Manuscripts should be submitted online at www.mdpi.com by registering and logging in to this website. Once you are registered, click here to go to the submission form. Manuscripts can be submitted until the deadline. All submissions that pass pre-check are peer-reviewed. Accepted papers will be published continuously in the journal (as soon as accepted) and will be listed together on the special issue website. Research articles, review articles as well as short communications are invited. For planned papers, a title and short abstract (about 100 words) can be sent to the Editorial Office for announcement on this website.

Submitted manuscripts should not have been published previously, nor be under consideration for publication elsewhere (except conference proceedings papers). All manuscripts are thoroughly refereed through a single-blind peer-review process. A guide for authors and other relevant information for submission of manuscripts is available on the Instructions for Authors page. Metabolites is an international peer-reviewed open access monthly journal published by MDPI.

Please visit the Instructions for Authors page before submitting a manuscript. The Article Processing Charge (APC) for publication in this open access journal is 2200 CHF (Swiss Francs). Submitted papers should be well formatted and use good English. Authors may use MDPI's English editing service prior to publication or during author revisions.


  • metabolism
  • liver
  • early-life environment
  • developmental programming
  • epigenetics
  • metabolic syndrome
  • obesity
  • metabolic-dysfunction-associated fatty liver disease

Published Papers (1 paper)

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Comparison of Hepatic Metabolite Profiles between Infant and Adult Male Mice Using 1H-NMR-Based Untargeted Metabolomics
Metabolites 2022, 12(10), 910; https://doi.org/10.3390/metabo12100910 - 27 Sep 2022
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Although age-related characteristics of hepatic metabolism are reported, those in infants are not fully understood. In the present study, we performed untargeted metabolomic profiling of the livers of infant (3-week-old) and adult (9-week-old) male ICR mice using 1H-NMR spectroscopy and compared 35 [...] Read more.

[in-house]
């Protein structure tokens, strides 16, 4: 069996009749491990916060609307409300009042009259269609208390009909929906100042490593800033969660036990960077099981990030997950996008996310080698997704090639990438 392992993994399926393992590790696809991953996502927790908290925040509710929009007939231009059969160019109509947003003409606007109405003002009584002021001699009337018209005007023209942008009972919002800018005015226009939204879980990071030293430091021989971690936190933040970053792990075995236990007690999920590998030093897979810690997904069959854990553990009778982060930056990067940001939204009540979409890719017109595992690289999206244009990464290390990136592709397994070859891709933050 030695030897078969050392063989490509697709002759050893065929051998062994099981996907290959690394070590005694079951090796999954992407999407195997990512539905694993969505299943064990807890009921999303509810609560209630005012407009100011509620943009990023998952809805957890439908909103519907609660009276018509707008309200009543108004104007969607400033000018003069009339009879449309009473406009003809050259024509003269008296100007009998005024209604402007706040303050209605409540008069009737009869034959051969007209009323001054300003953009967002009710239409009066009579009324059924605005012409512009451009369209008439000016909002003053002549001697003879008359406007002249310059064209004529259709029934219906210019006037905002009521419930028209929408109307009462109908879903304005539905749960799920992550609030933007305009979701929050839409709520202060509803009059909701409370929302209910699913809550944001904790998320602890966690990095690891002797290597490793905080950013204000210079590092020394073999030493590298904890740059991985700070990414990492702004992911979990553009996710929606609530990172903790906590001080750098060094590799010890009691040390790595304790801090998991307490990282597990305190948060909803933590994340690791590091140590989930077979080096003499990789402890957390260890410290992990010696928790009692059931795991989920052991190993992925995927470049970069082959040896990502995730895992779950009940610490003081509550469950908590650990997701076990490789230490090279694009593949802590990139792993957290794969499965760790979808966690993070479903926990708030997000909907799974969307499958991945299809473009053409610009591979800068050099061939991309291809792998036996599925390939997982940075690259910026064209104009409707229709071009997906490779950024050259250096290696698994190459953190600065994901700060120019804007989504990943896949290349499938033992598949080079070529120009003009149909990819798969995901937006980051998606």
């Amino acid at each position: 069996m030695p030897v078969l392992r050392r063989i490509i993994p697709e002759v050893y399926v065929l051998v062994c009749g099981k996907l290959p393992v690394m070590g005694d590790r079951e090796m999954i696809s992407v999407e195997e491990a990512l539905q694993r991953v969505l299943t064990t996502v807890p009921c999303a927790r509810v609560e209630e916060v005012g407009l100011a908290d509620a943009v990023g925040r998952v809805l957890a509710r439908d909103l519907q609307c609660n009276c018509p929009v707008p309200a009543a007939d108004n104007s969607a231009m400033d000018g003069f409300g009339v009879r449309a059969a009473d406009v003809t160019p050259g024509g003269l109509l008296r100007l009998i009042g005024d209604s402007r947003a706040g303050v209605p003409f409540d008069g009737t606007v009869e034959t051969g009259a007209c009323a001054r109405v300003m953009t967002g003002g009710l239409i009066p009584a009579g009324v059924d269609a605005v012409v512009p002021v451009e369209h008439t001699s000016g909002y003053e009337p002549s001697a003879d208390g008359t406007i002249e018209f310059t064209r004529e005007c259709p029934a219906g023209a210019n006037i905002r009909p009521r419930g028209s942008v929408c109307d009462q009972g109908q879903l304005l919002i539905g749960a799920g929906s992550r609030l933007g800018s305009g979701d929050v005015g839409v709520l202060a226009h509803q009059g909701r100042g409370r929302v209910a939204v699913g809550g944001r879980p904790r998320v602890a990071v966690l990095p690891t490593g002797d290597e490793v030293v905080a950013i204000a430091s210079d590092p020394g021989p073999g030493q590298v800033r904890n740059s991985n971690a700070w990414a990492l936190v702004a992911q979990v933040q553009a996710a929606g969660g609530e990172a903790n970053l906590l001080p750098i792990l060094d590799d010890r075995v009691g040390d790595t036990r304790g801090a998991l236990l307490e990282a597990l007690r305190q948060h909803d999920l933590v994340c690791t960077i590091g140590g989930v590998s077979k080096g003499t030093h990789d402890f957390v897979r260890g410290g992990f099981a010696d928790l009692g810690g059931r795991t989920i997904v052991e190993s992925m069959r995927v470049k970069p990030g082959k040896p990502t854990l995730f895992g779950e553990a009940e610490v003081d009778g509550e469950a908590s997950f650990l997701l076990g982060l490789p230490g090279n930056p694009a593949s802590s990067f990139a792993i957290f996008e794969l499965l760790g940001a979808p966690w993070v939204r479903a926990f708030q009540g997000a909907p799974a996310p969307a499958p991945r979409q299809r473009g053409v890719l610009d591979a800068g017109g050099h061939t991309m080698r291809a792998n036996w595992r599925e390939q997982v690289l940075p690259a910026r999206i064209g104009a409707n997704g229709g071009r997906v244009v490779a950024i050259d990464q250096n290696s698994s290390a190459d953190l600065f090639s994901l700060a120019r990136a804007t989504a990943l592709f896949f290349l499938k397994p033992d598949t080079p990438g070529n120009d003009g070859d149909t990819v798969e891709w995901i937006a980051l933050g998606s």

Although age-related characteristics of hepatic metabolism are reported, those in infants are not fully understood. In the present study, we performed untargeted metabolomic profiling of the livers of infant (3-week-old) and adult (9-week-old) male ICR mice using 1H-NMR spectroscopy and compared 35 abundant hepatic metabolite concentrations between the two groups. The liver/body weight ratio did not differ between the two groups; however, serum glucose, blood urea nitrogen, total cholesterol, and triglyceride concentrations were lower in infants than in adults. Hepatic carbohydrate metabolites (glucose, maltose, and mannose) were higher, whereas amino acids (glutamine, leucine, methionine, phenylalanine, tyrosine, and valine) were lower in infant mice than in adult mice. The concentrations of ascorbate, betaine, sarcosine, and ethanolamine were higher, whereas those of taurine, inosine, and O-phosphocholine were lower in infant mice than in adult mice. The differences in liver metabolites between the two groups could be due to differences in their developmental stages and dietary sources (breast milk for infants and laboratory chow for adults). The above results provide insights into the hepatic metabolism in infants; however, the exact implications of the findings require further investigation. Full article
(This article belongs to the Special Issue Metabolic Programming of Hepatic Organ Function)